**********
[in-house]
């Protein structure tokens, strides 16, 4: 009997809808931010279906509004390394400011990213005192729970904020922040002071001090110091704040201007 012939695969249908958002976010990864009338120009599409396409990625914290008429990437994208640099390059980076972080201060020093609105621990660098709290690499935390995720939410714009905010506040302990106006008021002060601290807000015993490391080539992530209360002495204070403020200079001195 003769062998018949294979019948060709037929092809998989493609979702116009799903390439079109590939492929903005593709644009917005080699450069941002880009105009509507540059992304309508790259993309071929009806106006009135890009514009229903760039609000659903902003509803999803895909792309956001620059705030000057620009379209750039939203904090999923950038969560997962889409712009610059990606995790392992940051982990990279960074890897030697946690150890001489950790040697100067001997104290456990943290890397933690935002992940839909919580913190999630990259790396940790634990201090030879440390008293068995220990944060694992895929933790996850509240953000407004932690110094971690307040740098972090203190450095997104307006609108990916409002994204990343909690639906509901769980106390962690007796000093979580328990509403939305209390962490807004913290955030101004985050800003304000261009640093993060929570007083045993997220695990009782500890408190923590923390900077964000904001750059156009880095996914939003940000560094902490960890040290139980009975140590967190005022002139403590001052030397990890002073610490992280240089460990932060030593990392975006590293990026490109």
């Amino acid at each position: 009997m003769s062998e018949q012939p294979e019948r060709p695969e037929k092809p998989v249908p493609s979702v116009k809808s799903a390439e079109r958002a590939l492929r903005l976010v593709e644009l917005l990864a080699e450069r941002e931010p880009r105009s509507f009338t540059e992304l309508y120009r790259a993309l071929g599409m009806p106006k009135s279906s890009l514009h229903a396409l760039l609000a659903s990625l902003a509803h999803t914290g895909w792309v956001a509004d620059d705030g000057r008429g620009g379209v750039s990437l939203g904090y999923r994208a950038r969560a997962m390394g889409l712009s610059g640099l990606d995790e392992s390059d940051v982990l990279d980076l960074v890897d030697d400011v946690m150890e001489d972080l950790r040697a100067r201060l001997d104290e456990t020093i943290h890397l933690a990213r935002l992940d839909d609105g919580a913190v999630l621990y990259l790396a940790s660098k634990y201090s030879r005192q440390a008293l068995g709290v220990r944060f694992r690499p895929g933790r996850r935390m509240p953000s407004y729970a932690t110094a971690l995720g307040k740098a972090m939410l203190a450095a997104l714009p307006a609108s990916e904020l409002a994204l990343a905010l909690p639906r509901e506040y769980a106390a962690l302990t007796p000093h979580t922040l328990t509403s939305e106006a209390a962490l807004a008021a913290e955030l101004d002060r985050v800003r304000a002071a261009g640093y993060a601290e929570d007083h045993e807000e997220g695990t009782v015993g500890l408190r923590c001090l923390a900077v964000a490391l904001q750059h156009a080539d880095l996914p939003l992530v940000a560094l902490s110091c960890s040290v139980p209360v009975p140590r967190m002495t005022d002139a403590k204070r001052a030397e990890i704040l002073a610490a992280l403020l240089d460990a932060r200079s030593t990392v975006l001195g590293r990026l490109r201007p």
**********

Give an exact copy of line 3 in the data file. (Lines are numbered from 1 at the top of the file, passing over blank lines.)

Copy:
């Amino acid at each position: 009997m003769s062998e018949q012939p294979e019948r060709p695969e037929k092809p998989v249908p493609s979702v116009k809808s799903a390439e079109r958002a590939l492929r903005l976010v593709e644009l917005l990864a080699e450069r941002e931010p880009r105009s509507f009338t540059e992304l309508y120009r790259a993309l071929g599409m009806p106006k009135s279906s890009l514009h229903a396409l760039l609000a659903s990625l902003a509803h999803t914290g895909w792309v956001a509004d620059d705030g000057r008429g620009g379209v750039s990437l939203g904090y999923r994208a950038r969560a997962m390394g889409l712009s610059g640099l990606d995790e392992s390059d940051v982990l990279d980076l960074v890897d030697d400011v946690m150890e001489d972080l950790r040697a100067r201060l001997d104290e456990t020093i943290h890397l933690a990213r935002l992940d839909d609105g919580a913190v999630l621990y990259l790396a940790s660098k634990y201090s030879r005192q440390a008293l068995g709290v220990r944060f694992r690499p895929g933790r996850r935390m509240p953000s407004y729970a932690t110094a971690l995720g307040k740098a972090m939410l203190a450095a997104l714009p307006a609108s990916e904020l409002a994204l990343a905010l909690p639906r509901e506040y769980a106390a962690l302990t007796p000093h979580t922040l328990t509403s939305e106006a209390a962490l807004a008021a913290e955030l101004d002060r985050v800003r304000a002071a261009g640093y993060a601290e929570d007083h045993e807000e997220g695990t009782v015993g500890l408190r923590c001090l923390a900077v964000a490391l904001q750059h156009a080539d880095l996914p939003l992530v940000a560094l902490s110091c960890s040290v139980p209360v009975p140590r967190m002495t005022d002139a403590k204070r001052a030397e990890i704040l002073a610490a992280l403020l240089d460990a932060r200079s030593t990392v975006l001195g590293r990026l490109r201007p």